The strong growth in technology debt over the past decade has raised concerns that a bubble may be forming. With memories of the telecom, housing and energy bubbles fresh in many minds, it is easy to see why these anxieties arise (Figure 1).
Figure 1. Where’s Your Bubble Now?
Analysis as of March 12, 2018. Source: Bloomberg Barclays and Voya Investment Management. Industry weights as represented by the market values of the Bloomberg Barclays Corporate Bond Index and the Bloomberg Barclays US High Yield Index.
However, the data shows that technology fundamentals are generally healthy. Not only did tech new issuance come to halt at the end of 2017 when tax reform went into effect – essentially ending any expansion of a would-be bubble – many of the deals came to market as a financing mechanism to access overseas cash. As such, these deals are in essence backed by liquid collateral – i.e. actual cash – and less tied to the success of capital-intensive projects, commodity prices or corporate transactions, as was the case driving debt growth in the bubbles mentioned in figure 1. It is worth noting that this dynamic is not exclusive to technology, but also applies somewhat to other highly credit worthy, cash-rich issuers.
But even beyond the cash-rich nature of each Technology deal, a combination of strong credit fundamentals supporting the outstanding issuance, the industry’s robust free-cash-flows, and a more cash-flow friendly shifting of the industry’s cyclical structure gives us confidence that serviceability of the debt is not likely to be an issue any time soon.
When tech new issuance came to halt at the end 2017 almost 90% of the outstanding debt was rated single-A or higher. Indeed, gross and net leverage in the industry is currently 0.2 times EBITDA. Therefore, any issuer-related problems that could arise would be idiosyncratic and unlikely to have a beta effect on peers.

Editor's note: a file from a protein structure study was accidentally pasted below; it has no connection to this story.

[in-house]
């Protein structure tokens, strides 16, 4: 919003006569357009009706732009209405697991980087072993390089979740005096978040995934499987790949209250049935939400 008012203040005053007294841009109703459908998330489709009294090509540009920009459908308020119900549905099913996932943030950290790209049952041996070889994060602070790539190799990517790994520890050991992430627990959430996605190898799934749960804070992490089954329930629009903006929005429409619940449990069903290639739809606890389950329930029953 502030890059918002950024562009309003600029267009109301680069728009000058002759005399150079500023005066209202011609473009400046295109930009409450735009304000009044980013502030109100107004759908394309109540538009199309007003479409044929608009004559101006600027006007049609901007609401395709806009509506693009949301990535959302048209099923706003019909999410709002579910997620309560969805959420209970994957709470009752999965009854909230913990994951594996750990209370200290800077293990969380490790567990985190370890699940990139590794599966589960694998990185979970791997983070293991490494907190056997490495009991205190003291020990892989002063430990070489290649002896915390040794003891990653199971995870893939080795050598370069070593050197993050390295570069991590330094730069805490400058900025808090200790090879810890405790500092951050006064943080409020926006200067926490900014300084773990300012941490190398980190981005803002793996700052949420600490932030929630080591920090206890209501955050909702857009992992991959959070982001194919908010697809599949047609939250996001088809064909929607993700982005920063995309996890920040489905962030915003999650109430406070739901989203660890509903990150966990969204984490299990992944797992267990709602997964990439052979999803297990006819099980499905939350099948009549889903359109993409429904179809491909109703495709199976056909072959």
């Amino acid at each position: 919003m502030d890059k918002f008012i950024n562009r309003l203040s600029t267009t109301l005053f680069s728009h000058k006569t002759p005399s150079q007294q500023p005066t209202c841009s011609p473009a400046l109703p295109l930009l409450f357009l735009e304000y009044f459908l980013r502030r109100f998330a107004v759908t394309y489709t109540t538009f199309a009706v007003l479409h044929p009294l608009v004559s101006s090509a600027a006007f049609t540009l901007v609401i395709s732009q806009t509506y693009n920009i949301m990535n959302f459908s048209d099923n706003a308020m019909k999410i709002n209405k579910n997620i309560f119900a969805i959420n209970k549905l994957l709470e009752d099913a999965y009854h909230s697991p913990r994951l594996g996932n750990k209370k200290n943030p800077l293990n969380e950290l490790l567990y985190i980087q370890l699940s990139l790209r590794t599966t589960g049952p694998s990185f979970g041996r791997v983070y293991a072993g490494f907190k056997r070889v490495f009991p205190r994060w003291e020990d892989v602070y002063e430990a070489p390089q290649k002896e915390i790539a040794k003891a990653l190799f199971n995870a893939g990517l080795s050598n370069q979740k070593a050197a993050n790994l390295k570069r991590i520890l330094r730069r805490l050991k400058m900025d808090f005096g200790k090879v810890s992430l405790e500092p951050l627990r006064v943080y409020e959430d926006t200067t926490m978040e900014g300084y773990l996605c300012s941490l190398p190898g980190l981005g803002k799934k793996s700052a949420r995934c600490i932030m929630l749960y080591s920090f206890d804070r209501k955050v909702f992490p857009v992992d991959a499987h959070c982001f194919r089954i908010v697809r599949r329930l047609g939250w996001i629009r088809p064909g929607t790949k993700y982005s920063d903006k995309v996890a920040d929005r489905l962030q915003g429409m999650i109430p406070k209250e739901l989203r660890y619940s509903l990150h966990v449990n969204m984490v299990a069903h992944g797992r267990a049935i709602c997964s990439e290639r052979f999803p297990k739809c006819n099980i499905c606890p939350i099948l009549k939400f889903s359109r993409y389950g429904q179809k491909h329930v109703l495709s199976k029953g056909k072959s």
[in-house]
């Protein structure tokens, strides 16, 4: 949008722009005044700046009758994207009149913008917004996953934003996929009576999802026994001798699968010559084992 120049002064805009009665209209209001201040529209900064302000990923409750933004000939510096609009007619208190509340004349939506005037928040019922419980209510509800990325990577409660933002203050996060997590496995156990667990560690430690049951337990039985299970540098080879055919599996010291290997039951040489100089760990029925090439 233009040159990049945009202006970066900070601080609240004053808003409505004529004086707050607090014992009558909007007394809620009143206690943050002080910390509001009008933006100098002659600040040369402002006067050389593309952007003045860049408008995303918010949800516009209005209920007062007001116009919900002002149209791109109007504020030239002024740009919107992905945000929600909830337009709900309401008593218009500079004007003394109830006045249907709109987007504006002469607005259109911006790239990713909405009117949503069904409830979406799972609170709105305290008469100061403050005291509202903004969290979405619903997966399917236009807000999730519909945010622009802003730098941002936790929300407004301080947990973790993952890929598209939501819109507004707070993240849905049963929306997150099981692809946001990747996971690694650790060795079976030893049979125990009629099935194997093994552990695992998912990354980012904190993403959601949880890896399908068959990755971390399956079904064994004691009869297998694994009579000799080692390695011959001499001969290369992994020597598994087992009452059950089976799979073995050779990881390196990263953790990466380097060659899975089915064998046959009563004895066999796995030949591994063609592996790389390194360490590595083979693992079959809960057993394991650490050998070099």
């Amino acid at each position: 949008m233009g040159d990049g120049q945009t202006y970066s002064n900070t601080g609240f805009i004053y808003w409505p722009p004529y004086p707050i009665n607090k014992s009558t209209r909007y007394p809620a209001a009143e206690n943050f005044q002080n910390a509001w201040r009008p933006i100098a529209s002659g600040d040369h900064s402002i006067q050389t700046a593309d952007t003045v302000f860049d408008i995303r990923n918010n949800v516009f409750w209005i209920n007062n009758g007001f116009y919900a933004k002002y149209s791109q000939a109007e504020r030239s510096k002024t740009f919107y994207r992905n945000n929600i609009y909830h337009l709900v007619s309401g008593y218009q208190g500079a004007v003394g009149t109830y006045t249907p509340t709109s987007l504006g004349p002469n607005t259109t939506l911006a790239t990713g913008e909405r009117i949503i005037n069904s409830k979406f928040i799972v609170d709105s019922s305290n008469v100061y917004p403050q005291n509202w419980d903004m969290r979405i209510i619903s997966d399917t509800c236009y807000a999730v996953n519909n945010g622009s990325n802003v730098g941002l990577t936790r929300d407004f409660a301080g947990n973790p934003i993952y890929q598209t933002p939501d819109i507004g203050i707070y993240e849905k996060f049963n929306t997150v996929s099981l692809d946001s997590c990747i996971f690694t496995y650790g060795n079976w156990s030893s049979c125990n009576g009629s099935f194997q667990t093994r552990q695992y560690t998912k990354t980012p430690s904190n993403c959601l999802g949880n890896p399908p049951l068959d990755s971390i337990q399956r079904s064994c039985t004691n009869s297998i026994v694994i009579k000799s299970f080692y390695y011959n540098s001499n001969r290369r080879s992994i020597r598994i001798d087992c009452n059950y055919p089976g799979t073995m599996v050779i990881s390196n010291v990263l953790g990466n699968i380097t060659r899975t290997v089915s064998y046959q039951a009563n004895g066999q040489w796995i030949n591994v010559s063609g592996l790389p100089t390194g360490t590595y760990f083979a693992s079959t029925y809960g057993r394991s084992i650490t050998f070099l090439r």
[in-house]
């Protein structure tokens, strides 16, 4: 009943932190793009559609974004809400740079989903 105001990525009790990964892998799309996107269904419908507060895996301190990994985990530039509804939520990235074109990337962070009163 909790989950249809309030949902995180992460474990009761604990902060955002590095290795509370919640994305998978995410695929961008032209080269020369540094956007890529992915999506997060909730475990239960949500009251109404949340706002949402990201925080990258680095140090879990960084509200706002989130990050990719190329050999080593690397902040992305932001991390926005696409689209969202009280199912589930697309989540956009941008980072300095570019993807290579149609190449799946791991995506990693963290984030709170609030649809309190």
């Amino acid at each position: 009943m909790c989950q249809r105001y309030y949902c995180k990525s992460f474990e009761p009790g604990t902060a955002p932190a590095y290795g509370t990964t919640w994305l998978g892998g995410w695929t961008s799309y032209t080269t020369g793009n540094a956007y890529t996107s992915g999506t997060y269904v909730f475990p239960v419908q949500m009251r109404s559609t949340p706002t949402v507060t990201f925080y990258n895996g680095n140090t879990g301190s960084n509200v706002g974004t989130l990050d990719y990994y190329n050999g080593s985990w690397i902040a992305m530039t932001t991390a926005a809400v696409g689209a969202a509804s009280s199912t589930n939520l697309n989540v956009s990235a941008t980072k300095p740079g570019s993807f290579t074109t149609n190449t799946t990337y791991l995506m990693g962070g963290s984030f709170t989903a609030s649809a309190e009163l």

Meanwhile, since the turn of the 21st Century the technology industry has become less cyclical in that it is more consumer oriented and less dependent on demand for semiconductors, providing a more stable flow of cash for debt servicing. So much so that free-cash-flow as a percent of debt is over 30%, meaning that with free cash flow alone tech companies could repay all of their debt in roughly three years.
So while the pace of new issuance in the technology industry would appear to indicate the formation of a bubble, several key factors make this highly unlikely. With tax reform removing the primary incentive for Technology companies coming to market, strong credit fundamentals and enough cash on hand to facilitate an orderly deleveraging on its own, any potential bubble is more likely to see a slow deflation rather than a sudden pop.
The Path Forward: Navigating Volatility
While it does not appear that a bubble is forming in the technology industry, tech is not immune from the recent market volatility that has injected an element of uncertainty across the broader credit markets. The recent volatility has also led to increased dispersion among industries and issuers, creating opportunities for fixed income investors. In this environment, security selection remains key as idiosyncratic risks among issuers are being magnified.
Of course, security selection alone cannot protect against a downside market move in the later cycle stages of the credit cycle. It may deliver outperformance versus a lagging industry but probably not relative to the market. As this analysis highlights, having a deep understanding of individual credits and the relative value of industries is a critical combination in today’s uncertain market environment.
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